The British Mountaineering Council
Feb 2, The Weather Gods did not smile kindly on the BMC International Winter Meet that was held at Glenmore Lodge from January 24 to January The BMC International Meet is a great opportunity for international climbers to visit Britain and enjoy the climbing and hospitality our great island has to offer. Feb 4, The annual BMC International Winter Meet based from Glenmore Lodge was held last week bringing roughly 40 climbers from over
BMC International Winter Climbing Meet 2016
After a long pitch of snaking between ramps I took a belay at the base of the top ramp which ran out into two ominous looking overhanging corners to my right.
Woops, maybe I'm going to make the guys abb off on their last day before going all the way home to Japan?? Yoko watches as Mano gingerly scratches across the ramp. Someone get this man a new helmet. Mano starting up the crux pitch, about to head into the second overhanging corner, only to come back across that horrible slab to the belay!
BMC International Winter Climbing Meet
Mano worked his way carefully across the ramp which was very thinly plated and a little bit scratcy for all our liking, especially as good runners didn't come quickly above my dubious belay. But Mano was pretty hardcore, and dismissing the first blank corner he got established below the second one.
- BMC International Winter Meet 2012
- BMC International Winter Meet Report
- BMC International Winter Meet 2014, the report by Tito Arosio
An hour passed and me and Yoko agreed it was getting a little chilly as Mano scratched and grunted in the base of the corner before announcing it was too hard and devoid of hooks and reversing, ushering me to have a try. I was baltic and for abbing off, but they did come from Japan for this so I moaned about cold hands and gibbered into the corner myself to confirm Mano's verdict.
But then I found a scratchy flake hook on the right wall, dropped into a deep egyptian always the secret and next thing I had a runner and a thin hook above. I came down for a caramel log and a word with myself and had a proper look. After six more repetitions only one caramel log though unfortunately I got a few moves further and used up a lot of forearm juice failing to get anymore gear in.
I retreated down again and hid in the base of the corner to think about it. I didn't want to lean out and see the guys, they must have been getting really cold and waiting for some sort of outcome. The next time I really went for it as I knew the time had come to either commit or admit the abseil was inevitable.
I got really pumped and scared the higher I got and felt a little ill when a really bad hook broke and I almost took the fall.
A bit of shouting to re-focus and accept I was commited and I flailed into the groove above, so pumped I had to shake out before I could even open the krabs on my harness to place a much needed runner. Soon I was hanging from a sound belay and thinking it had been a long time since I felt ill at the prospect of a likely bad peeler.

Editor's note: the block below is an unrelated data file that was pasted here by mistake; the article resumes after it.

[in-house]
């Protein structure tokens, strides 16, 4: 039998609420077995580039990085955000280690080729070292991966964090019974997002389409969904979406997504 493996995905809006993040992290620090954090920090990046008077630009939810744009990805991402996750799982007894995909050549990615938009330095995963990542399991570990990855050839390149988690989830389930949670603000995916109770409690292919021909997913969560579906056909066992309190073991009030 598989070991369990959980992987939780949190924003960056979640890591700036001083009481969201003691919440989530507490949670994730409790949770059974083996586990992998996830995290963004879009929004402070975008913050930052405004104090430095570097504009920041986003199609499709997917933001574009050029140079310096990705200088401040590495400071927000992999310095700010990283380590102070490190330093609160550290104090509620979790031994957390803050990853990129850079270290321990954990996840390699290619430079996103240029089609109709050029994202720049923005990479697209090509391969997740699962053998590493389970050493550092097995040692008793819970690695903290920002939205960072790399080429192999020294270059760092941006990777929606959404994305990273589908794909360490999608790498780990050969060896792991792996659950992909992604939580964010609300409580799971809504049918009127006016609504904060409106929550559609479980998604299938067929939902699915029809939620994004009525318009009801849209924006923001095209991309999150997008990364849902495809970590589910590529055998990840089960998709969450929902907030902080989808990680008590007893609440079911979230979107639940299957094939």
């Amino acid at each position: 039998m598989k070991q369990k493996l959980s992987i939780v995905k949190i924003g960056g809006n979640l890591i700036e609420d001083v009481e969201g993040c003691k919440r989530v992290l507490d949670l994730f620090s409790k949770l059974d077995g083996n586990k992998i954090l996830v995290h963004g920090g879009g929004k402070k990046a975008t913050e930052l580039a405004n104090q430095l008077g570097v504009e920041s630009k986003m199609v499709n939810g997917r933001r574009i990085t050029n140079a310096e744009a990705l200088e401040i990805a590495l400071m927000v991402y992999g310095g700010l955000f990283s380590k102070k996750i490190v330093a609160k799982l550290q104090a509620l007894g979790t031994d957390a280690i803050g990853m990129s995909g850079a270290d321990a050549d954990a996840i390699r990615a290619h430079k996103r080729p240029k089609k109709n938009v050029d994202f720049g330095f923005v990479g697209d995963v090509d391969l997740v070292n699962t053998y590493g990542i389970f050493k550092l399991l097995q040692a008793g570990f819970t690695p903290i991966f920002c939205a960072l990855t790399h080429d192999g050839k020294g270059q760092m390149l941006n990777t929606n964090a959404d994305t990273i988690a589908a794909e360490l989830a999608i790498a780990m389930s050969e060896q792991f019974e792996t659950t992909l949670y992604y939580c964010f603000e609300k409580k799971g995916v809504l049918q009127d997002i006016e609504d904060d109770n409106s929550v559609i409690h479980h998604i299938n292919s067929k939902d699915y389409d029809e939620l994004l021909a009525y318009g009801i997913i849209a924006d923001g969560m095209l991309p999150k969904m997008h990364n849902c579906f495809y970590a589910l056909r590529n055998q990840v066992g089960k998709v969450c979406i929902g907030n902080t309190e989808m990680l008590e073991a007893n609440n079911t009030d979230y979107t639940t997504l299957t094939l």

The guys had a nasty time with the corner and tested my belay a few times each on the way up. But still were beaming and proclaiming a "great great route". On the plateau Mano asked "this grade VII?
We climbed the route without any major problems and the most beautiful thing I discovered - and venerated for the rest of the week - was the Bulldog, a sort of mini ice ax blade that is hammered into the cracks clogged with ice and grass.
This really is a great invention and it enables you to easily protect otherwise critical situations.
2016 BMC Winter International Meet: wild weather and friendships formed
Malcom had obviously made the right decision not to bring too many Friends, all the cracks were filled with a couple of millimeters of ice that would have made them unreliable. Hexes hammered into these cracks worked far better. The day came to an end and we returned to Glenmore Lodge just in time for dinner. The first thing to do though was to hang out all our clothes, so that they wouldn't be too wet the next morning. Dry was out of the question because of all the humidity.
Every night there was a different conference, accompanied by the classic British humor. After the conferences we went to the bar and over a couple of beers we decided what to climb the next day. One beer is even called spindrift, so I can rightly state that spindrift was the Leitmotif of my trip to Scotland, both during the day and at night!
The week passed by quickly, one route after the next was climbed, all great, only the wake-up calls became more and more difficult due to our long nights at the bar! The atmosphere was fantastic, we got the chance to talk to everyone, the average age of both the hosts and guests was 27, just like me, and this really surprised me as I'd expected most to be a lot older.
In the middle of the week we then changed host and I partnered up with Neil, a nice climber from Sheffield. Choosing what to climb and where was made difficult this year to the large amounts of snow that resulted in an unusually high avalanche danger.Nick Bullock climbs King Wad (E5) on BMC International Meet
The best crags were located in the NE of Scotland, almost 2 hours drive away, resulting in particularly long days.
Often at most teams didn't return in time for dinner. The week ends with a fun party that lasts well into the night, making waking up the next day even harder! After a quick breakfast all the participants leave the lodge and head to airport or the station. We all feel slightly melancholy.
And so after a week I return home feeling richer than before, happy to have understood the basic notions of British mountaineering: And Scottish winter climbing is a master for this!